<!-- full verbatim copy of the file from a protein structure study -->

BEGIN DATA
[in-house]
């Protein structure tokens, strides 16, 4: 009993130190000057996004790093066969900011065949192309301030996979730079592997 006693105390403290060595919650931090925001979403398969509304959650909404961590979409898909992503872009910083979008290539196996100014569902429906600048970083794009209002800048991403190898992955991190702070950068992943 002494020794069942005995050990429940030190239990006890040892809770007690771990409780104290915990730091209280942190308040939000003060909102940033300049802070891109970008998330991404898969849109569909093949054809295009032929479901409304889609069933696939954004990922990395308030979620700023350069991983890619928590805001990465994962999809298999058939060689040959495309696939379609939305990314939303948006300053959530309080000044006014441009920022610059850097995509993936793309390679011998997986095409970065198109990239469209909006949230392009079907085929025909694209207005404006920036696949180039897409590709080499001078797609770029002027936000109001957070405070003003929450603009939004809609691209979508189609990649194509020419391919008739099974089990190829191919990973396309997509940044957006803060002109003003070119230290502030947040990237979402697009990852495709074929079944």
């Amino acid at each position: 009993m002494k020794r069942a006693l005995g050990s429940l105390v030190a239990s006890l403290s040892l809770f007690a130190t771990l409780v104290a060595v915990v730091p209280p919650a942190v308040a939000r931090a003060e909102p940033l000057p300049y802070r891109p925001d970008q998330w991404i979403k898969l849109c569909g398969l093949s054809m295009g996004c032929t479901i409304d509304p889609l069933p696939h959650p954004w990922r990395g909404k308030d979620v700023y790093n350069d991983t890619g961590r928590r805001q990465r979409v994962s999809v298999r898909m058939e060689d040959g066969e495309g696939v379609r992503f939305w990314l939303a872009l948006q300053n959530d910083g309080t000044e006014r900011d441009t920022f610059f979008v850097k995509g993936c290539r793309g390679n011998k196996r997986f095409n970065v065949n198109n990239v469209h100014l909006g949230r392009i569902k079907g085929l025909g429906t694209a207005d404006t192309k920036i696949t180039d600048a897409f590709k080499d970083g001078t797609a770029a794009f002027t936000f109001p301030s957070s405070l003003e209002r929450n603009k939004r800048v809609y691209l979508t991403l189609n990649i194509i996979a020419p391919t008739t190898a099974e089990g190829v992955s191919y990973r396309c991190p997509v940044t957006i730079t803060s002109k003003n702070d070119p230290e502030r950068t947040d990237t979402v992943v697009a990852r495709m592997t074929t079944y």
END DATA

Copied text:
[in-house]
């Protein structure tokens, strides 16, 4: 009993130190000057996004790093066969900011065949192309301030996979730079592997 006693105390403290060595919650931090925001979403398969509304959650909404961590979409898909992503872009910083979008290539196996100014569902429906600048970083794009209002800048991403190898992955991190702070950068992943 002494020794069942005995050990429940030190239990006890040892809770007690771990409780104290915990730091209280942190308040939000003060909102940033300049802070891109970008998330991404898969849109569909093949054809295009032929479901409304889609069933696939954004990922990395308030979620700023350069991983890619928590805001990465994962999809298999058939060689040959495309696939379609939305990314939303948006300053959530309080000044006014441009920022610059850097995509993936793309390679011998997986095409970065198109990239469209909006949230392009079907085929025909694209207005404006920036696949180039897409590709080499001078797609770029002027936000109001957070405070003003929450603009939004809609691209979508189609990649194509020419391919008739099974089990190829191919990973396309997509940044957006803060002109003003070119230290502030947040990237979402697009990852495709074929079944």
């Amino acid at each position: 009993m002494k020794r069942a006693l005995g050990s429940l105390v030190a239990s006890l403290s040892l809770f007690a130190t771990l409780v104290a060595v915990v730091p209280p919650a942190v308040a939000r931090a003060e909102p940033l000057p300049y802070r891109p925001d970008q998330w991404i979403k898969l849109c569909g398969l093949s054809m295009g996004c032929t479901i409304d509304p889609l069933p696939h959650p954004w990922r990395g909404k308030d979620v700023y790093n350069d991983t890619g961590r928590r805001q990465r979409v994962s999809v298999r898909m058939e060689d040959g066969e495309g696939v379609r992503f939305w990314l939303a872009l948006q300053n959530d910083g309080t000044e006014r900011d441009t920022f610059f979008v850097k995509g993936c290539r793309g390679n011998k196996r997986f095409n970065v065949n198109n990239v469209h100014l909006g949230r392009i569902k079907g085929l025909g429906t694209a207005d404006t192309k920036i696949t180039d600048a897409f590709k080499d970083g001078t797609a770029a794009f002027t936000f109001p301030s957070s405070l003003e209002r929450n603009k939004r800048v809609y691209l979508t991403l189609n990649i194509i996979a020419p391919t008739t190898a099974e089990g190829v992955s191919y990973r396309c991190p997509v940044t957006i730079t803060s002109k003003n702070d070119p230290e502030r950068t947040d990237t979402v992943v697009a990852r495709m592997t074929t079944y």